In 2015, after almost a decade of work, the Truth and Reconciliation Commission of Canada (TRC) released 94 calls to action aimed at redressing the systemic disenfranchisement — past and present — of Indigenous communities across the nation. At that point, there were fewer than two dozen licensed Indigenous architects in Canada, a meagre statistic that was echoed in other countries. In the years since, however, a palpable change has taken root: the global ascension of practices and practitioners that embrace traditional knowledge and its potential to produce more equitable built environments is fundamentally reshaping our understanding of space, place and connection to the natural world.
Only blocks from where those TRC calls were published, for instance, the Winnipeg Art Gallery recently inaugurated a new addition, Qaumajuq, dedicated solely to the work of Inuit artists. Among its many notable features is a sprawling exhibition, conceived in part by an emerging Inuk designer, that takes cues from the richness of life in the Far North. It’s just one of the many ways in which Indigenous practitioners, spanning communities from Aotearoa to Sápmi, are integrating long-held values and traditions into a wide range of projects, demonstrating the continued relevance of ancestral knowledge to our contemporary moment.
Within the newly designed Kinistinâw Park in downtown Edmonton, Alberta, Tiffany Shaw-Collinge’s family pattern is woven, like thread, along the underside of an angular crimson canopy. By marking the structure with the traditional northern Cree-Métis beading patterns her family has used for generations, the SCI-Arc-trained designer asserts Indigenous stewardship and ways of knowing, the motif serving as coded language to welcome Indigenous communities into a place that hasn’t always been accepting of their presence. “I just wanted [to create] a space for people to have rest and reprieve again,” she says, “to feel something greater than themselves.”
As an interdisciplinary designer (she’s an architect, an artist and a co-founder and core member of the Indigenous collective Ociciwan), Shaw-Collinge produces work that’s diverse yet holistic, each project informing the next in a shared engagement with the public realm. Take Indigenous geometries, a modular installation developed with artist Tanya Lukin Linklater for the 2019 Chicago Architecture Biennial. The dome-like enclosure of laminated bent-wood bars — inspired by the architecture of Linklater’s Alutiiq community in southwestern Alaska emerged after months of rumination on a seemingly straightforward question with an elusive answer: What does Indigenous performance look like? Dancers eventually activated the design, dragging the wood segments into unrecognizable configurations to speak to the structural dismantling of Indigenous governance and the labour involved in restoring traditional knowledge.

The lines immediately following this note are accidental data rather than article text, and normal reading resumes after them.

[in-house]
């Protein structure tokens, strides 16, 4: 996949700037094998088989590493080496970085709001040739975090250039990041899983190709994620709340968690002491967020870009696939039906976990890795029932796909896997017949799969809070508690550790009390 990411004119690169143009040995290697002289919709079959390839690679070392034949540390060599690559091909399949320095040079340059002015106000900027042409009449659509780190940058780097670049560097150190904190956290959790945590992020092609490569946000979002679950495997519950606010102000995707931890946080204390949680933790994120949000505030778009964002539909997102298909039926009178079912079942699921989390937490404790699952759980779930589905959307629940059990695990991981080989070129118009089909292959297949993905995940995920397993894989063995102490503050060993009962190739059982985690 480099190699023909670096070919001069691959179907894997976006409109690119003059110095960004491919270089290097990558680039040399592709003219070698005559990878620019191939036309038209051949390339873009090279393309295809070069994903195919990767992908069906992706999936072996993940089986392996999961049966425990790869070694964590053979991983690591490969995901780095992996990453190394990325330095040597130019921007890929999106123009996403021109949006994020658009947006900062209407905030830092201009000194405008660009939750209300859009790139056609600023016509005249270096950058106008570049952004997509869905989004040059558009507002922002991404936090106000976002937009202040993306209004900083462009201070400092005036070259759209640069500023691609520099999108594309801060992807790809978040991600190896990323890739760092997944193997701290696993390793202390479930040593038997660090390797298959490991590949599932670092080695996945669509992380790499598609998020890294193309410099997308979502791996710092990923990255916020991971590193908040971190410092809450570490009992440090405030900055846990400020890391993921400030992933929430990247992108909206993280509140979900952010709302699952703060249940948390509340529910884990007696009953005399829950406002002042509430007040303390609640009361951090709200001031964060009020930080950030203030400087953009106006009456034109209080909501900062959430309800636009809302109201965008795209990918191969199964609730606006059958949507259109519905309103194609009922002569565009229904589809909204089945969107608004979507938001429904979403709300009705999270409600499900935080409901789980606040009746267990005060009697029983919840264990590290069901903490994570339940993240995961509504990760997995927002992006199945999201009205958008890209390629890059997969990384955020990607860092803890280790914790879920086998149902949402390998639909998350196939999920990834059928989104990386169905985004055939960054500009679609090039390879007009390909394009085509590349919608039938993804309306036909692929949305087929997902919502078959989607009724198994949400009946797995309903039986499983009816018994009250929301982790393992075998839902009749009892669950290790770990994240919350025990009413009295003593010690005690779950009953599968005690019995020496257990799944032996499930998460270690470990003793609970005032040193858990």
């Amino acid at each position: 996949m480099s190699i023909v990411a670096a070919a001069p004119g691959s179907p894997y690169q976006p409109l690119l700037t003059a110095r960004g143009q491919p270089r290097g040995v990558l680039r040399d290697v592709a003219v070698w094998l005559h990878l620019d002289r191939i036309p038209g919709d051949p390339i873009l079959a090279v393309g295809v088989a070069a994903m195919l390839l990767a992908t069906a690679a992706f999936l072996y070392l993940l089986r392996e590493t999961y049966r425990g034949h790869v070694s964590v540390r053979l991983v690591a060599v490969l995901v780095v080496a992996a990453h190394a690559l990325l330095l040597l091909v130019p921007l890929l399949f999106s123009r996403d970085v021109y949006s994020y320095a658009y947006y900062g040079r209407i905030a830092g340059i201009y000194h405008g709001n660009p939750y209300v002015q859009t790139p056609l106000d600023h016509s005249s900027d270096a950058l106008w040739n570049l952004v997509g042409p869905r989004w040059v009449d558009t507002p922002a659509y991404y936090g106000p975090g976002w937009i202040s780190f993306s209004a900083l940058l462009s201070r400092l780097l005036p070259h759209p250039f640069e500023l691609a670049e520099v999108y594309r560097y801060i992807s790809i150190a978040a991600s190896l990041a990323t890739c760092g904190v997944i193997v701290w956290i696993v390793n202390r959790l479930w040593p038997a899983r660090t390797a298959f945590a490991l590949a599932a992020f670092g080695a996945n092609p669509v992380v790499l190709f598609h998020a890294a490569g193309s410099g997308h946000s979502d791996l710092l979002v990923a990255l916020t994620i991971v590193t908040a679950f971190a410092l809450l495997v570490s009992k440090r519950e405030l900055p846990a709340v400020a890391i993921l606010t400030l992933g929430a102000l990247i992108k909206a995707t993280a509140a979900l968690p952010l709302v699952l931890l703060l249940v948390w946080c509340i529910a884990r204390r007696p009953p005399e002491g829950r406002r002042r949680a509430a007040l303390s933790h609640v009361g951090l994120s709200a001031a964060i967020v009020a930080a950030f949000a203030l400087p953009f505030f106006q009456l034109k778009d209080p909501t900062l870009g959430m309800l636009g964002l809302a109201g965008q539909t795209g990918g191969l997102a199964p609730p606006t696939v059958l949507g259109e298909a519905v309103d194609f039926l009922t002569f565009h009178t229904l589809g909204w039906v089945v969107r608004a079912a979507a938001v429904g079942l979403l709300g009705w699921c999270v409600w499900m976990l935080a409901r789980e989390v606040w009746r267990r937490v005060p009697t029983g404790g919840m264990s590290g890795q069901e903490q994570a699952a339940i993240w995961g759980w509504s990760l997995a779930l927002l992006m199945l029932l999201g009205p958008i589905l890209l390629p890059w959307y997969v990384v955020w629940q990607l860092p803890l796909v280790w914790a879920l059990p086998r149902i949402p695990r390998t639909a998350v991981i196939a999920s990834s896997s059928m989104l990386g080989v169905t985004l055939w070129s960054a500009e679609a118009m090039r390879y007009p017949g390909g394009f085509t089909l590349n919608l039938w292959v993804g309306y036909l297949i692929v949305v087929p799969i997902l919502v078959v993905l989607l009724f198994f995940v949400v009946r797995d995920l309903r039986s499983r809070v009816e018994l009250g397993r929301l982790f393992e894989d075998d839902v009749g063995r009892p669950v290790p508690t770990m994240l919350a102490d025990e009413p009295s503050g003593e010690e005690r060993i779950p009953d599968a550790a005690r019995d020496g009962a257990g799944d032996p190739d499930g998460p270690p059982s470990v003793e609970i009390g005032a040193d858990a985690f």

A similar approach is evident in her most recent project, with Florence Yee and Arezu Salamzadeh, for the digital exhibition “Exchange Piece.” Highlighting the importance of tea and gifting in their respective cultures, it explores the “fortifying” of relationships “out of circumstance.”
Relationality is the grounding force in all of Shaw-Collinge’s work, where community, collaboration and care remain central to her exploration of space. “I’m much stronger because of the people around me,” she says. “I want to make a better place for them — and for myself — than what we’ve had before.”
From a five-part collection of thick wool sweaters emblazoned with structures inspired by vernacular dwellings called lavvu to a series of images cataloguing upcycled everyday objects, Sámi artist and architect Joar Nango’s work traces the very edges of design and its interrelations with circumpolar Indigenous communities. Currently based in northern Norway — part of his people’s traditional territory, known as Sápmi, which stretches across three Nordic countries and a portion of Russia — Nango draws on the long traditions of hacking and improvisation integral to such regions, “where resources are scarce and the climate [is] unpredictable, harsh and unmerciful,” he says.